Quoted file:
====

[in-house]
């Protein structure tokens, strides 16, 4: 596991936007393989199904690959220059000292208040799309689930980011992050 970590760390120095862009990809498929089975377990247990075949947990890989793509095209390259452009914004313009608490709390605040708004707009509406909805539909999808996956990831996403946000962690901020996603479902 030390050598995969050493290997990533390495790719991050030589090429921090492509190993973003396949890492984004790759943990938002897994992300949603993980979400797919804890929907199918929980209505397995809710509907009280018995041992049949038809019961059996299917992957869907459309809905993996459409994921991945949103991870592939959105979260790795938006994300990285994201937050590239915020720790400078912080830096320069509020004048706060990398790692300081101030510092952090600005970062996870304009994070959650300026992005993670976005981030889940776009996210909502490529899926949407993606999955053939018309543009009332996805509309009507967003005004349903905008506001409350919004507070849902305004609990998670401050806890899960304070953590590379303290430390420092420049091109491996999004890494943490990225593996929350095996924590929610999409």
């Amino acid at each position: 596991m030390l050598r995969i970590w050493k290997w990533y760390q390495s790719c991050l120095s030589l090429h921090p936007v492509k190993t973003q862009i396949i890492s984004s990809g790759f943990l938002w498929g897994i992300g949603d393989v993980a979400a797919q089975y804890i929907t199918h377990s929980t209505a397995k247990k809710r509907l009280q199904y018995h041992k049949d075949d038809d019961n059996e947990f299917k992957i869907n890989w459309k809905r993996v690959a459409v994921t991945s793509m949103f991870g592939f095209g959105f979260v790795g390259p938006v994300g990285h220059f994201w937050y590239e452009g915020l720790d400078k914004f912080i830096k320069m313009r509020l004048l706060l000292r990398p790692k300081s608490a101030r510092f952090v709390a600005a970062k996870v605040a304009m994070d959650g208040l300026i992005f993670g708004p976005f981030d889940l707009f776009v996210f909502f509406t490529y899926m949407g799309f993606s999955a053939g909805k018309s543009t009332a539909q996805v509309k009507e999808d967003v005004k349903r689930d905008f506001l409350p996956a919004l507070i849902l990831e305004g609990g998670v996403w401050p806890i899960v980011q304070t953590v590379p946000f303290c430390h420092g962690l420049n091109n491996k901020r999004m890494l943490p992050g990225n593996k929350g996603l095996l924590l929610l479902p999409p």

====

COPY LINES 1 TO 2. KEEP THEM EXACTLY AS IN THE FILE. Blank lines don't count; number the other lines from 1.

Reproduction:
[in-house]
């Protein structure tokens, strides 16, 4: 596991936007393989199904690959220059000292208040799309689930980011992050 970590760390120095862009990809498929089975377990247990075949947990890989793509095209390259452009914004313009608490709390605040708004707009509406909805539909999808996956990831996403946000962690901020996603479902 030390050598995969050493290997990533390495790719991050030589090429921090492509190993973003396949890492984004790759943990938002897994992300949603993980979400797919804890929907199918929980209505397995809710509907009280018995041992049949038809019961059996299917992957869907459309809905993996459409994921991945949103991870592939959105979260790795938006994300990285994201937050590239915020720790400078912080830096320069509020004048706060990398790692300081101030510092952090600005970062996870304009994070959650300026992005993670976005981030889940776009996210909502490529899926949407993606999955053939018309543009009332996805509309009507967003005004349903905008506001409350919004507070849902305004609990998670401050806890899960304070953590590379303290430390420092420049091109491996999004890494943490990225593996929350095996924590929610999409």